THEY ARE SAME, SAME BUT DIFFERENT
A number of films with storylines that are alike are being made. Experts say, these inadvertent similarities will affect business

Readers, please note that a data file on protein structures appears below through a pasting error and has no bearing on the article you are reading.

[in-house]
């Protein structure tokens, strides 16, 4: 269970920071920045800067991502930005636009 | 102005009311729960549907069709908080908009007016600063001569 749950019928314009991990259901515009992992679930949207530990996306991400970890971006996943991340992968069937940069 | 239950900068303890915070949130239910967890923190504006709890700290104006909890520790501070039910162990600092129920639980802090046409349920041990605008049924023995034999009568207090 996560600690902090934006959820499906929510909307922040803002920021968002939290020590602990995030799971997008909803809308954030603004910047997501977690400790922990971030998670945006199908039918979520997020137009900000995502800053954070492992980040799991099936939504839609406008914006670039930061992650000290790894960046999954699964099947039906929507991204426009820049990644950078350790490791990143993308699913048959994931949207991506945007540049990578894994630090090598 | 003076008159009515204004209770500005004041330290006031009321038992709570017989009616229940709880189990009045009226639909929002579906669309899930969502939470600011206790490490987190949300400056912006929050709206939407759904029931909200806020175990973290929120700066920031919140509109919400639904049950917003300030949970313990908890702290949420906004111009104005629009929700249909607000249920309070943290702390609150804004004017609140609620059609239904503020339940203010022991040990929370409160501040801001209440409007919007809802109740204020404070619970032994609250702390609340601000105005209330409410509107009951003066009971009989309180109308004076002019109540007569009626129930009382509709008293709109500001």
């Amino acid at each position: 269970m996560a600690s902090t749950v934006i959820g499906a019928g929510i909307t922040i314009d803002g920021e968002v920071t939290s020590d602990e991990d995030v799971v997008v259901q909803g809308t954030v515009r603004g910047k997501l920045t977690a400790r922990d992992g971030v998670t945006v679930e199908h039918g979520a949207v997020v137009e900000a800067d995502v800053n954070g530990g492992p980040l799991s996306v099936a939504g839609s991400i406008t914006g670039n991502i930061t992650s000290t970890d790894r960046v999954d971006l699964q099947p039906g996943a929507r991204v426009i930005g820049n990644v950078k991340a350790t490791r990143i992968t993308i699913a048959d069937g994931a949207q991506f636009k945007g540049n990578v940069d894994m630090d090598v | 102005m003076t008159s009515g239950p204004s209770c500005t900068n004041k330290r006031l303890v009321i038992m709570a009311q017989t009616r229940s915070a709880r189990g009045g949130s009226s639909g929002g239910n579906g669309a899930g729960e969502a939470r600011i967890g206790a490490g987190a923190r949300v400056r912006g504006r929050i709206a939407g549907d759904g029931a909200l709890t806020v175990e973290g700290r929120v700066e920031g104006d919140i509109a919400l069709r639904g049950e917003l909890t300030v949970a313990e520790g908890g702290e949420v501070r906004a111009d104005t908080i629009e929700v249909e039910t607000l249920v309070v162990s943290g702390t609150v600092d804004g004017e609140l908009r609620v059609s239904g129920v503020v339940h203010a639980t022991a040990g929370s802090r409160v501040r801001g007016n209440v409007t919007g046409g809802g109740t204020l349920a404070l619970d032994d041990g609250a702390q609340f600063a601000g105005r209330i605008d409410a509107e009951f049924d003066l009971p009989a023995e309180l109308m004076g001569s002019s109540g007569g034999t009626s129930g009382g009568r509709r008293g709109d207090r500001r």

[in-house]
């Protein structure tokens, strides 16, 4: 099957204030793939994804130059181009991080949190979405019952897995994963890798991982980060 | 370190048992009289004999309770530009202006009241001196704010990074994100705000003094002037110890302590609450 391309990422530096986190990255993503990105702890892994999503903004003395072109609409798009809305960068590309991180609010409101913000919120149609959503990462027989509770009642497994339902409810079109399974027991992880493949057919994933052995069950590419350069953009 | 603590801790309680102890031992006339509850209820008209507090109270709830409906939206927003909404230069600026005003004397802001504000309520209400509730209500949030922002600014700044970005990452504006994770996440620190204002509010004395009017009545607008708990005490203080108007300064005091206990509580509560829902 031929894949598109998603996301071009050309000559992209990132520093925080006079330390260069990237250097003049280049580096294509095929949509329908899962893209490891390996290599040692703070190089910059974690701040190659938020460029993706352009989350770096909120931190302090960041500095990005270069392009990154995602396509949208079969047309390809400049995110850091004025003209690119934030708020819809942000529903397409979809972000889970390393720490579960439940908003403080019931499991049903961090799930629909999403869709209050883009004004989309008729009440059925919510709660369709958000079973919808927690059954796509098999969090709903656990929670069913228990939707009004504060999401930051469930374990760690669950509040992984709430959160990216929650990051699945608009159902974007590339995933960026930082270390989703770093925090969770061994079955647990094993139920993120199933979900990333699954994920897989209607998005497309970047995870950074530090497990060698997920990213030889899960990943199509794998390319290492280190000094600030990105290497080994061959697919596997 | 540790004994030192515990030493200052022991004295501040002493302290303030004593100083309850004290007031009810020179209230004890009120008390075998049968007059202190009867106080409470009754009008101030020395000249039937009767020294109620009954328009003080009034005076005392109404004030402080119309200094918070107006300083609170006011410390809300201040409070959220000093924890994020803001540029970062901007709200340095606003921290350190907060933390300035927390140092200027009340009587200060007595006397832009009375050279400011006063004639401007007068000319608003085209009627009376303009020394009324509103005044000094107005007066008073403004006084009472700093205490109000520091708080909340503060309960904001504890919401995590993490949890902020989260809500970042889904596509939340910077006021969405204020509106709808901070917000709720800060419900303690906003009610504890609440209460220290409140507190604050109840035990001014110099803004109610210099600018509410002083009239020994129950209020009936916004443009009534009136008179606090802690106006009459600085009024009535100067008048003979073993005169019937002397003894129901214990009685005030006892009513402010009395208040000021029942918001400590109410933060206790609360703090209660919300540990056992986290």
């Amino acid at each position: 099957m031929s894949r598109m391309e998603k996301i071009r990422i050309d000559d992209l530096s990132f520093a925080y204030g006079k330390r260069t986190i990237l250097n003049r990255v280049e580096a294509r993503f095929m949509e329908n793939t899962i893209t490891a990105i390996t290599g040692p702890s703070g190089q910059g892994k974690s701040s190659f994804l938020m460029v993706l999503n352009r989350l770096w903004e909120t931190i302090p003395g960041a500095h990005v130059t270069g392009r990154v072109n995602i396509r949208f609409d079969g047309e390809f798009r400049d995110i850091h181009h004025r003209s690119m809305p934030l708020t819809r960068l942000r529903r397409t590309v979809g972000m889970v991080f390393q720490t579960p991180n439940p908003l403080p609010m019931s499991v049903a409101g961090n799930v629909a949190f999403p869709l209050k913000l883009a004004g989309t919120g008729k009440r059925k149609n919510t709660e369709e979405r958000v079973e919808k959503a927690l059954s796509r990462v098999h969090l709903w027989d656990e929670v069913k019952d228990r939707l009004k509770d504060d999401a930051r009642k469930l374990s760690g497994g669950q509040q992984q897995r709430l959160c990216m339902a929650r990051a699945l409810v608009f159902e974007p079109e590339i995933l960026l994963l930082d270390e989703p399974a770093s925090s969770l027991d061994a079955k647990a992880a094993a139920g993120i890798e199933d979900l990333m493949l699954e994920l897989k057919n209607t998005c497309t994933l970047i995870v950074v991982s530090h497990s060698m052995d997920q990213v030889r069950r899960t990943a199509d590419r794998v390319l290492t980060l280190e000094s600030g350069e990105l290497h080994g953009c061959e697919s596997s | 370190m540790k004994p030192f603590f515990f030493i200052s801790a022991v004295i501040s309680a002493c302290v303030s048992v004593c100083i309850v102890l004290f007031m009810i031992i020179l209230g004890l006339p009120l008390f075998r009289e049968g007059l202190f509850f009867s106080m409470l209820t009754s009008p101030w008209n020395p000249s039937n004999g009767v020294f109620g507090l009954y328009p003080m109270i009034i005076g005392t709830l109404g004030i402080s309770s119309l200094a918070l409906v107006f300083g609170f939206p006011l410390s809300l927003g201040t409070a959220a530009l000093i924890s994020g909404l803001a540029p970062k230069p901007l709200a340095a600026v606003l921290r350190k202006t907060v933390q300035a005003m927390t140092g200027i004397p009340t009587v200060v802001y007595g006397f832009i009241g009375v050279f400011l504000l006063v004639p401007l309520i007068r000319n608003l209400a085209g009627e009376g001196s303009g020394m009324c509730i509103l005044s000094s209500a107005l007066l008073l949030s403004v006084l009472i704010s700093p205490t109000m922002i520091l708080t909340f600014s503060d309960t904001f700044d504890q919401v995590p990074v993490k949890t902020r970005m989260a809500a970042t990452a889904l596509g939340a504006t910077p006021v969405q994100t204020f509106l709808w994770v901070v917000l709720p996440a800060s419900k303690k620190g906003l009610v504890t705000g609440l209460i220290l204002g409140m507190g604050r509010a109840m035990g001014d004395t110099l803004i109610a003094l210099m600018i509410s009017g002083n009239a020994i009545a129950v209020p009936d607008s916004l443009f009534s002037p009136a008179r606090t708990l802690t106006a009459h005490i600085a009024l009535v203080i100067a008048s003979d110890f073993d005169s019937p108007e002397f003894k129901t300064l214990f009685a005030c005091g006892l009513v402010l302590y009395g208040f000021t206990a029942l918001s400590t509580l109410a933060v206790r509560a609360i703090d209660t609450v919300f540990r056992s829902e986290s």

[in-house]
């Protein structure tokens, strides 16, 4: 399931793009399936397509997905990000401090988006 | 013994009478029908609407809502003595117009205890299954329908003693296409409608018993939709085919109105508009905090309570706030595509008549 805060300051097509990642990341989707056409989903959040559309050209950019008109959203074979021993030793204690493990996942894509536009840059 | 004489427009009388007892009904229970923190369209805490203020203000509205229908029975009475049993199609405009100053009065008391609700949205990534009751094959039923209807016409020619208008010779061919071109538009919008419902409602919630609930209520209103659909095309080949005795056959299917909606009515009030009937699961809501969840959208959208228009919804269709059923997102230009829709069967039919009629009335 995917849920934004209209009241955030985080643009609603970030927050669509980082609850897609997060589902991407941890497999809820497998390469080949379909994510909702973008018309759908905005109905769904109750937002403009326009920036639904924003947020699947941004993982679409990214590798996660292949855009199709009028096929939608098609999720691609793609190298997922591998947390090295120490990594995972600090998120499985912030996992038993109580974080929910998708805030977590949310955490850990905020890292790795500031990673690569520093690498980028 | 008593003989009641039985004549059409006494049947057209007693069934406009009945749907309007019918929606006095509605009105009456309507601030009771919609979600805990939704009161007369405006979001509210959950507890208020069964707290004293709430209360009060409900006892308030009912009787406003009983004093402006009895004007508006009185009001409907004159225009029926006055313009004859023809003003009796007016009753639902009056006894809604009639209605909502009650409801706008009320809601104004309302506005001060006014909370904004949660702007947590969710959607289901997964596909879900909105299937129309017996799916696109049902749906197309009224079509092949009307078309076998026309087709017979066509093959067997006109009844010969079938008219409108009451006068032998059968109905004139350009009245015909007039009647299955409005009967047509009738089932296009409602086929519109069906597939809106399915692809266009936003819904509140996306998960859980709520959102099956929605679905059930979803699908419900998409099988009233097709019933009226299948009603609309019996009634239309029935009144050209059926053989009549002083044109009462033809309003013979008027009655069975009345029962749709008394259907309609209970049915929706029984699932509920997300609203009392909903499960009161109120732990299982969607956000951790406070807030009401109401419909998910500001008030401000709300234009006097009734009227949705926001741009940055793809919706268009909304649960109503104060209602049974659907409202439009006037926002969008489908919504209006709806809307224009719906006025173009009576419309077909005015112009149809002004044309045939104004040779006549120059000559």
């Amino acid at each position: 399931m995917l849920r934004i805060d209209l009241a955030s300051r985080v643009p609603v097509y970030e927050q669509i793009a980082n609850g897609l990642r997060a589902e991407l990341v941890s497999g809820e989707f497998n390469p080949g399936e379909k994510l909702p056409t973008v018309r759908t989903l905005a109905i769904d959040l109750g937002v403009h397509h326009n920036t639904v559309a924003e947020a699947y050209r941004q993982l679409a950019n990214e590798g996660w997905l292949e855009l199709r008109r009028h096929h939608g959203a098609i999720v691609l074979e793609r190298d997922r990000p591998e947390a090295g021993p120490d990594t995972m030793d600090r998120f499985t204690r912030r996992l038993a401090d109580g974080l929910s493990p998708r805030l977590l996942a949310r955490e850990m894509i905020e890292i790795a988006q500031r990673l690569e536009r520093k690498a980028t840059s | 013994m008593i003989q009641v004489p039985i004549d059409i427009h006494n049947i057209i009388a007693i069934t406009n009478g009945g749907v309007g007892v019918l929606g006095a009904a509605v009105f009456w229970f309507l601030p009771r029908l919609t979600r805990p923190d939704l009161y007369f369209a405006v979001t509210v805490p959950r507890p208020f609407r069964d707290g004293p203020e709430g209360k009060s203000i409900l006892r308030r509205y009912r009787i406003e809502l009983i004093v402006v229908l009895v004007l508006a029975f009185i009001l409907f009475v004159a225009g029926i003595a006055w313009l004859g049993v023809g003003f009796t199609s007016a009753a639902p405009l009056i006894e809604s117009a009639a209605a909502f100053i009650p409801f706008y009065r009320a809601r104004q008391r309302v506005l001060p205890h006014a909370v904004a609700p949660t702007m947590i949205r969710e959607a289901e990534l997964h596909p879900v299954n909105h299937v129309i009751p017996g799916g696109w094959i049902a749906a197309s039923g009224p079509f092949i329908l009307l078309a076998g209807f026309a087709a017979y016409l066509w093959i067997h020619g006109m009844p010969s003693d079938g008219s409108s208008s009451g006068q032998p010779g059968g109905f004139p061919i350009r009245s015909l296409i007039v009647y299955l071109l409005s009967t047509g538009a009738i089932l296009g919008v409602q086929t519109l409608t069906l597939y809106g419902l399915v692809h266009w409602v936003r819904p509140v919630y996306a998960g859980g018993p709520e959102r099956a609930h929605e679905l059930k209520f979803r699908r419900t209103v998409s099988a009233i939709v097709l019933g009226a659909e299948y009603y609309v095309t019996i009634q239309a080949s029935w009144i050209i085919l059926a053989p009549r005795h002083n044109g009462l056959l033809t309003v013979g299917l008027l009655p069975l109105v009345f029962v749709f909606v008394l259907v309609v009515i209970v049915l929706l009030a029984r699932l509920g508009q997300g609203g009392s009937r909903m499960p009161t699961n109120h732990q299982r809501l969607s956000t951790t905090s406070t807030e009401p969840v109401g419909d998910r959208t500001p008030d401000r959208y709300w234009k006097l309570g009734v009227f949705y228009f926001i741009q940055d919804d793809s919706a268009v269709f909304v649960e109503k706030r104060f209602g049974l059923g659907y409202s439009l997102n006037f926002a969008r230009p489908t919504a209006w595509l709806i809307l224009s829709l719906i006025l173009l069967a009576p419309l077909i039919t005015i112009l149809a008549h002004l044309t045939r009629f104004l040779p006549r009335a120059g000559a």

At a time when Bollywood is witness to a host of films with fresh and off-beat scripts, another diametrically opposite trend seems to be picking up, too. That of films with stark similarities in their storylines. Sample this: Habib Faizal’s directorial Qaidi Band that has just released and Nikhil Advani’s production, Lucknow Central, slated for a release next month, both narrate the same story of a music band formed inside a prison. Also, Rakeysh Om Prakash Mehra’s upcoming film, Mere Pyaare Prime Minister, addresses the issue of open defecation, just as Akshay Kumar’s Toilet: Ek Prem Katha. Asked why such similarities crop up, Faizal explains, “At any given point, filmmakers draw inspiration from what is happening around us — either something disturbs you or something excites you. So there will be an overlap and you can’t do anything about it.” Film critic Omar Qureshi agrees, “There are so many movies to make and such few stories and that’s been the bane of Bollywood. The problem is that when biopics or true stories are told, the danger of someone else making it with a similar thought is even higher.” Other recent examples include Akshay’s 2018 release Padman that talks about a man’s endeavour to make low-cost sanitary napkins available for women in his village, and Phullu, which released in June this year, that narrated a similar story. Starring Kalki Koechlin and Richa Chadha, the film Jia Aur Jia is about two girls on a road trip, as will be Rhea Kapoor’s directorial, Veerey Di Wedding, which is yet to be shot. Ayushmann Khurrana’s Shubh Mangal Savdhaan talks about erectile dysfunction and the 2016 film Fuddu, too, was loosely based on similar lines. Even Indu Sarkar and Baadshaho are both set against the backdrop of emergency in India from 1975-1977. Filmmaker Anubhav Sinha says two different filmmakers working on a similar storyline is “unfortunate”. “More often than naught, these coincidences are inadvertent. However, they certainly eat into each other’s business. If the films are of different sizes and budgets, they might not hurt each other. Unless there are four Bhagat Singh biopics being made simultaneously. Those episodes are rare,” says Sinha.